customers has had and is expected in the future to have an adverse impact on our cash flow and operating margins associated with the video product. In order to mitigate reductions of our operating margins due to rapidly increasing programming costs, we continue to review our pricing and programming packaging strategies, and we plan to continue to migrate certain program services from our basic level of service to our digital tiers. As we migrate our programming to our digital tier packages, certain programming that was previously available to all of our customers via an analog signal may only be part of an elective digital tier package offered to our customers for an additional fee. As a result, we expect that the customer base upon which we pay programming fees will proportionately decrease, and the overall expense for providing that service will also decrease. However, reductions in the size of certain programming customer bases may result in the loss of specific volume discount benefits.
We have programming contracts that have expired and others that will expire at or before the end of 2011. We will seek to renegotiate the terms of these agreements. There can be no assurance that these agreements will be renewed on favorable or comparable terms. To the extent that we are unable to reach agreement with certain programmers on terms that we believe are reasonable, we have been, and may in the future be, forced to remove such programming channels from our line-up, which may result in a loss of customers.
As of December 31, 2010, our systems operated pursuant to a total of approximately 3,000 franchises, permits, and similar authorizations issued by local and state governmental authorities. Such governmental authorities often must approve a transfer to another party. Most franchises are subject to termination proceedings in the event of a material breach. In addition, most franchises require us to pay the granting authority a franchise fee of up to 5.0% of revenues as defined in the various agreements, which is the maximum amount that may be charged under the applicable federal law. We are entitled to and generally do pass this fee through to the customer.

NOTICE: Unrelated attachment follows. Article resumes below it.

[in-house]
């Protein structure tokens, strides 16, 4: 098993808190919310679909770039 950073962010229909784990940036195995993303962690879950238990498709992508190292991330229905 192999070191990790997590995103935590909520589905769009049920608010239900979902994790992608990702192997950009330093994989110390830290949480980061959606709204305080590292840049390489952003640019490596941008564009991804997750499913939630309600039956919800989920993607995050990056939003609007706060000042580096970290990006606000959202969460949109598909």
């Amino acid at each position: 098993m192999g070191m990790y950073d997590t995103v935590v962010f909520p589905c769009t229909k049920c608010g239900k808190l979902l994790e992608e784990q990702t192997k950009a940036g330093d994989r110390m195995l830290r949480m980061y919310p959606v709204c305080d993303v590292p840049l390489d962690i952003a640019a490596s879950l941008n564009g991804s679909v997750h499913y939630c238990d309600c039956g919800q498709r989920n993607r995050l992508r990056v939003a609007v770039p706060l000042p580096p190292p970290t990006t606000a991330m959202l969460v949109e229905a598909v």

Prior to the scheduled expiration of most franchises, we generally initiate renewal proceedings with the granting authorities. This process usually takes three years but can take a longer period of time. The Communications Act of 1934, as amended (the “Communications Act”), which is the primary federal statute regulating interstate communications, provides for an orderly franchise renewal process in which granting authorities may not unreasonably withhold renewals. In connection with the franchise renewal process, many governmental authorities require the cable operator to make certain commitments, such as building out certain of the franchise areas, customer service requirements, and supporting and carrying public access channels. Historically we have been able to renew our franchises without incurring significant costs, although any particular franchise may not be renewed on commercially favorable terms or otherwise. Our failure to obtain renewals of our franchises, especially those in the major metropolitan areas where we have the most customers, could have a material adverse effect on our consolidated financial condition, results of operations, or our liquidity, including our ability to comply with our debt covenants. See “— Regulation and Legislation — Video Services — Franchise Matters.”
We face competition for both residential and commercial customers in the areas of price, service offerings, and service reliability. We compete with other providers of video, high-speed Internet access, telephone services, and other sources of home entertainment. We operate in a very competitive business environment, which can adversely affect the results of our business and operations. We cannot predict the impact on us of broadband services offered by our competitors.
In terms of competition for customers, we view ourselves as a member of the broadband communications industry, which encompasses multi-channel video for television and related broadband services, such as high-speed Internet, telephone, and other interactive video services. In the broadband communications industry, our principal competitor for video services throughout our territory is direct broadcast satellite (“DBS”) and our principal competitor for high-speed Internet services is DSL service provided by telephone companies. Our principal competitors for telephone services are established telephone companies, other telephone service providers, and other carriers, including VoIP providers. Based on telephone companies’ entry into video service and the upgrades of their networks, they have become significant competitors for both high-speed Internet and video customers. At this time, we do not consider other cable operators to be significant competitors in our overall market, as overbuilds are infrequent and geographically spotty (although in any particular market, a cable operator overbuilder would likely be a significant competitor at the local level).